Stem Canker in Soybean

The conditions this year have resulted in a number of soybean diseases starting early and northern stem canker is one such disease. In most years, stem canker symptoms become apparent later in the seasonafter flowering. This year stem canker started earlier with seedling damping off and early season wilting symptoms which is as stated above a response to the growing season.

What does Stem Canker look like?

Symptoms are often described as a general yellowing of the top leaves of the plant with dark reddish-brown sunken cankers at the nodes. The lesion may extend several inches, often on one side but does not usually extend down as far as the soil line (different then Phythophthora wilt). In severe cases however the lesion may cover the entire length of the stem. A cross section of the stem will reveal a slight browning at the nodes at first followed by complete disintegration of the stem in severely infected plants. The sudden wilting of the plants and the stem canker can be confused with Phytophthora root rot.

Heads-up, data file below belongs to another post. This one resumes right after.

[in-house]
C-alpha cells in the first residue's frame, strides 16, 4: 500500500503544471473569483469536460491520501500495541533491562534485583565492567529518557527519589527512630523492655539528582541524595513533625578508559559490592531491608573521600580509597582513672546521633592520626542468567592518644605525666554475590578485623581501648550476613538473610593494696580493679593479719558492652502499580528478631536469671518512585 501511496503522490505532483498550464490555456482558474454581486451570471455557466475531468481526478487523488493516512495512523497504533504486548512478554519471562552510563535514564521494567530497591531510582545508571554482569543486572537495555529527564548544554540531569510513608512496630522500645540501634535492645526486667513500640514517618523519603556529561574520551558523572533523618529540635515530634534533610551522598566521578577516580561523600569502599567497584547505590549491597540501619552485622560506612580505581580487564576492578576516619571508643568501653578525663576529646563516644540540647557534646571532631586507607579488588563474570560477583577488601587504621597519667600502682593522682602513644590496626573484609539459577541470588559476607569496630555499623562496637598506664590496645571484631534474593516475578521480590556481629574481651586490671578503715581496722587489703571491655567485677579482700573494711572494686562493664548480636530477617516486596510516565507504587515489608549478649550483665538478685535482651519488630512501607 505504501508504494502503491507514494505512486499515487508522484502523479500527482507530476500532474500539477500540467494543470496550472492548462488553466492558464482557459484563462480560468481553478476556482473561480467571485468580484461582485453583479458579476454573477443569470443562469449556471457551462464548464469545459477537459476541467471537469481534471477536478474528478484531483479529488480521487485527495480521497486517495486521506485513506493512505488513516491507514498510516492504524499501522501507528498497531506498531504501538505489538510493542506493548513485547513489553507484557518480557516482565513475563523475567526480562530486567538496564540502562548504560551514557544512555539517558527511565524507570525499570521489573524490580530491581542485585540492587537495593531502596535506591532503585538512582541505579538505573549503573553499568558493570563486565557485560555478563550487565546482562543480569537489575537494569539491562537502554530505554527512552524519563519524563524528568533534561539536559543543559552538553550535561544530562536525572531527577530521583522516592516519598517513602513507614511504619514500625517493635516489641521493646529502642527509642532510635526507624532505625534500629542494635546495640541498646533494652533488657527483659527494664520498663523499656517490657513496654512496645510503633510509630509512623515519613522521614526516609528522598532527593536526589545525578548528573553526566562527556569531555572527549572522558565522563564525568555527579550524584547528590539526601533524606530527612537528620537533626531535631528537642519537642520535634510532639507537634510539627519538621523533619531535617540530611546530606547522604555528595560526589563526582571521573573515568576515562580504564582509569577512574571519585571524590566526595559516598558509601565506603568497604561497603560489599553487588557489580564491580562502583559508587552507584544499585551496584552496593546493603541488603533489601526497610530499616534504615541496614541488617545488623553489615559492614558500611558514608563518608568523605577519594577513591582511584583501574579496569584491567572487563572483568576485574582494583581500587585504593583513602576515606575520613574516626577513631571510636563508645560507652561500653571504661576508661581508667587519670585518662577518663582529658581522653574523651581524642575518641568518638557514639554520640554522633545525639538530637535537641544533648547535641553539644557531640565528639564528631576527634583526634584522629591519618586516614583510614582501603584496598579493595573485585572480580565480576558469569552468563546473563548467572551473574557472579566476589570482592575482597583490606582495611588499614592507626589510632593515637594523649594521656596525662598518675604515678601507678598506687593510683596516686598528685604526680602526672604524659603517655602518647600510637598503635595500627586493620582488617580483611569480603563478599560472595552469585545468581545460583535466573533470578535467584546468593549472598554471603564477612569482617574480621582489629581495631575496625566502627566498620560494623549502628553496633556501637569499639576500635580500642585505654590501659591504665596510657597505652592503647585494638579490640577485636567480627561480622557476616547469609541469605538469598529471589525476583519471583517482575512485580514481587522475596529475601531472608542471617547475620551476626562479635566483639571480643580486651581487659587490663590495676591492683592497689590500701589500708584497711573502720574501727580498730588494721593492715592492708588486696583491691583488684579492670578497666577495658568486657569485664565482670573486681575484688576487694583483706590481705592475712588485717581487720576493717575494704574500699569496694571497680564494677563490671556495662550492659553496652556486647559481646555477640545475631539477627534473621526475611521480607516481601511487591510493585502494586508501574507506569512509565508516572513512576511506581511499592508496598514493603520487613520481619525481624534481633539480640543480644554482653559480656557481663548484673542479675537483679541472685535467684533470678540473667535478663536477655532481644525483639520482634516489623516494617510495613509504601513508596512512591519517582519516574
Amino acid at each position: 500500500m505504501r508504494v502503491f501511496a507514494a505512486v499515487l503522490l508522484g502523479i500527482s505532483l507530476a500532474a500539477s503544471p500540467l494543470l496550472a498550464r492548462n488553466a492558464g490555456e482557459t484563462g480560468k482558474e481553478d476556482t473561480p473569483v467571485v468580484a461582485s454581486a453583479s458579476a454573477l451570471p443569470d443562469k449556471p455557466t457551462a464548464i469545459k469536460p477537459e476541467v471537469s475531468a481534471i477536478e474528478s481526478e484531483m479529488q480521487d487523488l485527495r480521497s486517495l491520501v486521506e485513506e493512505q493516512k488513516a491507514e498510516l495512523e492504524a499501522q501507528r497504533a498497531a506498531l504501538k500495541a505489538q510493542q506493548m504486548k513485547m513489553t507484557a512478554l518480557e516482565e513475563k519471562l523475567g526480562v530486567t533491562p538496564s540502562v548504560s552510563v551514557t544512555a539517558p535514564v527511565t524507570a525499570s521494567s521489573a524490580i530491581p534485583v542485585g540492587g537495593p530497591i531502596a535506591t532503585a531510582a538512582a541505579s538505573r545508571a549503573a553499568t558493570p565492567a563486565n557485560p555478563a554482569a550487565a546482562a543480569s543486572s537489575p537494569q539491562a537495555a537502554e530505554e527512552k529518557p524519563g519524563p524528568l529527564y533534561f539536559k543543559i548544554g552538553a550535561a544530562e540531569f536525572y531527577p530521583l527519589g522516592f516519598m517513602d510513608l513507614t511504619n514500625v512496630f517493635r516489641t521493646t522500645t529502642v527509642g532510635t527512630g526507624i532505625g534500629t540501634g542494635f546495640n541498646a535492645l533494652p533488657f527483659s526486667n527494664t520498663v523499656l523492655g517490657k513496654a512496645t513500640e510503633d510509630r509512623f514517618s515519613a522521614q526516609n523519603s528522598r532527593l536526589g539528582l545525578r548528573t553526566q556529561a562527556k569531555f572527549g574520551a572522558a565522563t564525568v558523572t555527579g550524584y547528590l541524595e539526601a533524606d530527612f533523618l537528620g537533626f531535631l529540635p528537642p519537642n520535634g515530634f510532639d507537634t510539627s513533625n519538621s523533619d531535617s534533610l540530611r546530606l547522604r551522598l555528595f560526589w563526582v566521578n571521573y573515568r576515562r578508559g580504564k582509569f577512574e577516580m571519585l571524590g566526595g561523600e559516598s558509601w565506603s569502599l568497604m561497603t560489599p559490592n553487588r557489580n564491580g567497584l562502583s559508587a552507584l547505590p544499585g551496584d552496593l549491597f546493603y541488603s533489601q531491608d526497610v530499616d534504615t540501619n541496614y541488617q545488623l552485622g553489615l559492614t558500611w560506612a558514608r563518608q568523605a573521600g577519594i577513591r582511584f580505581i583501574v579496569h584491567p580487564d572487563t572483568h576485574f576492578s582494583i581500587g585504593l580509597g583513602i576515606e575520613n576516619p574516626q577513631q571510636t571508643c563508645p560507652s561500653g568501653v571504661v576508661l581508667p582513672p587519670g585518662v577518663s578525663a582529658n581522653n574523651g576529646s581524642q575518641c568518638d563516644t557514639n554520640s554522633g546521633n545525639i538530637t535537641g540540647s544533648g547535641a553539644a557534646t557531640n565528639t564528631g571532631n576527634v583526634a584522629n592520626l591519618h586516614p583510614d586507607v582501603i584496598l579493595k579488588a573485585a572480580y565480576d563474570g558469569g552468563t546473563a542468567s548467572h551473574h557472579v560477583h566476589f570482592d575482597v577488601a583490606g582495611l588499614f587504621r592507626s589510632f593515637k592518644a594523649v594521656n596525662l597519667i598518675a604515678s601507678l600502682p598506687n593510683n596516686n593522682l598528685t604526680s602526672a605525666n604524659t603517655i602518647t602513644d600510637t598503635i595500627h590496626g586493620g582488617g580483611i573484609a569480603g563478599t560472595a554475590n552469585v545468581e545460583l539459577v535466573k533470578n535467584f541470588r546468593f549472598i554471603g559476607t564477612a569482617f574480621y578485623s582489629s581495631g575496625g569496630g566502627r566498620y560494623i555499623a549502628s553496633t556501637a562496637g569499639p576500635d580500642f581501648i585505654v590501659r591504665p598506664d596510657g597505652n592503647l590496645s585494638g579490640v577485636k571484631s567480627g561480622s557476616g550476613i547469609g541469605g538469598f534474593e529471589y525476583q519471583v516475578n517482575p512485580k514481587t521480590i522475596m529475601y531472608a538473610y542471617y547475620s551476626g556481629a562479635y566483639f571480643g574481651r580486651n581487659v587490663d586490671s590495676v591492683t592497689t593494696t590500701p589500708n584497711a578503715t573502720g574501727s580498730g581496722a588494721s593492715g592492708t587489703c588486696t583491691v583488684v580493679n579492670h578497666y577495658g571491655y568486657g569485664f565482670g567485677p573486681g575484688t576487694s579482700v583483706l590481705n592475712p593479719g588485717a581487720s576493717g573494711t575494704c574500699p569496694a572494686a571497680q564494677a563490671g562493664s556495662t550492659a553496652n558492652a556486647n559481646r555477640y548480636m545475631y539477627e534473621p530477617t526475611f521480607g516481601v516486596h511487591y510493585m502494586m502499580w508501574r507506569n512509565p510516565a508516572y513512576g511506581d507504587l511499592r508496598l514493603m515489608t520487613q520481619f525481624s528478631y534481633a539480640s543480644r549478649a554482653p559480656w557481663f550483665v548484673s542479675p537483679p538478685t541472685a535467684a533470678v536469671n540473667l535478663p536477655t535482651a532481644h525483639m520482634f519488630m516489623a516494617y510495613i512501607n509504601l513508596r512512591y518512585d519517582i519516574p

Besides the yellowing of the leaves and stem lesion, stem canker can cause a “top dieback” especially later in the season.

In this case, the upper four to six internodes or branches of the plant become dark brown and as the name implies the top dies (wilts). Soybean plants may become more susceptible as the plants go through physiological changes due to flowering.

The fungus responsible for northern stem canker (Diaporthe phaseolorum var. caulivora) survives in crop residues and is therefore, influenced by not only rotation but tillage management practices. It is suspected the re-emergence of stem canker in the northern U.S. and Ontario is due not only to more soybeans and less tillage but possibly an increase in susceptible varieties being grown.

Fungicide seed treatments have been shown to reduce early infection or introduction but will not help with later season infections. Foliar fungicides can be effective but again results have been inconsistent. Crop rotation with non hosts such as corn and wheat (small grains) can reduce the disease in the future as well as planting a resistant variety. Reducing the amount of infested soybean residue on the soil surface is another management tool to consider.